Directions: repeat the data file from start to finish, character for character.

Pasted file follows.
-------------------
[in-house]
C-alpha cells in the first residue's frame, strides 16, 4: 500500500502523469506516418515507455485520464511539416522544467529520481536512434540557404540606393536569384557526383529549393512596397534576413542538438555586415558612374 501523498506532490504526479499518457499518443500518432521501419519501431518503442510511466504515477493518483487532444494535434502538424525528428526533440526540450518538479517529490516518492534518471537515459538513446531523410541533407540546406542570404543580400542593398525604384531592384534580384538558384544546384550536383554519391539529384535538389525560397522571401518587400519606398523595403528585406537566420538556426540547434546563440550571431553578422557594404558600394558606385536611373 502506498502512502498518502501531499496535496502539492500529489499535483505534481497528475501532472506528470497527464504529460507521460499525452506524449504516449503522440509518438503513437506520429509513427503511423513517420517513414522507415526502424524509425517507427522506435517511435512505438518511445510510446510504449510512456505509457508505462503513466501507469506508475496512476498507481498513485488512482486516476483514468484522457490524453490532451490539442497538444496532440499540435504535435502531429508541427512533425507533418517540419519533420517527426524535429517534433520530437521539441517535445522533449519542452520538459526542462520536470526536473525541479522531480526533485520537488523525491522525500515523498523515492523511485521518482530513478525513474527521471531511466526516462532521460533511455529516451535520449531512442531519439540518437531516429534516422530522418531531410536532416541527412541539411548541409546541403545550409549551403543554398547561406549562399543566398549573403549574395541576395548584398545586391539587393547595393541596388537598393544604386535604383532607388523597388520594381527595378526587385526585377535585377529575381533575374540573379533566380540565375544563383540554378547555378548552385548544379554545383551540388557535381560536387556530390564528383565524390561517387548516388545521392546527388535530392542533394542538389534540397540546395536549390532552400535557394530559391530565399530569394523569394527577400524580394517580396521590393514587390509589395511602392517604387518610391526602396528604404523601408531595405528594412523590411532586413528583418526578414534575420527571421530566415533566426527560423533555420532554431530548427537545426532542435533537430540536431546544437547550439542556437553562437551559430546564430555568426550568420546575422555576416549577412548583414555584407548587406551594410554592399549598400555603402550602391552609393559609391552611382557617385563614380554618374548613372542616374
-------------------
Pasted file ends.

[in-house]
C-alpha cells in the first residue's frame, strides 16, 4: 500500500502523469506516418515507455485520464511539416522544467529520481536512434540557404540606393536569384557526383529549393512596397534576413542538438555586415558612374 501523498506532490504526479499518457499518443500518432521501419519501431518503442510511466504515477493518483487532444494535434502538424525528428526533440526540450518538479517529490516518492534518471537515459538513446531523410541533407540546406542570404543580400542593398525604384531592384534580384538558384544546384550536383554519391539529384535538389525560397522571401518587400519606398523595403528585406537566420538556426540547434546563440550571431553578422557594404558600394558606385536611373 502506498502512502498518502501531499496535496502539492500529489499535483505534481497528475501532472506528470497527464504529460507521460499525452506524449504516449503522440509518438503513437506520429509513427503511423513517420517513414522507415526502424524509425517507427522506435517511435512505438518511445510510446510504449510512456505509457508505462503513466501507469506508475496512476498507481498513485488512482486516476483514468484522457490524453490532451490539442497538444496532440499540435504535435502531429508541427512533425507533418517540419519533420517527426524535429517534433520530437521539441517535445522533449519542452520538459526542462520536470526536473525541479522531480526533485520537488523525491522525500515523498523515492523511485521518482530513478525513474527521471531511466526516462532521460533511455529516451535520449531512442531519439540518437531516429534516422530522418531531410536532416541527412541539411548541409546541403545550409549551403543554398547561406549562399543566398549573403549574395541576395548584398545586391539587393547595393541596388537598393544604386535604383532607388523597388520594381527595378526587385526585377535585377529575381533575374540573379533566380540565375544563383540554378547555378548552385548544379554545383551540388557535381560536387556530390564528383565524390561517387548516388545521392546527388535530392542533394542538389534540397540546395536549390532552400535557394530559391530565399530569394523569394527577400524580394517580396521590393514587390509589395511602392517604387518610391526602396528604404523601408531595405528594412523590411532586413528583418526578414534575420527571421530566415533566426527560423533555420532554431530548427537545426532542435533537430540536431546544437547550439542556437553562437551559430546564430555568426550568420546575422555576416549577412548583414555584407548587406551594410554592399549598400555603402550602391552609393559609391552611382557617385563614380554618374548613372542616374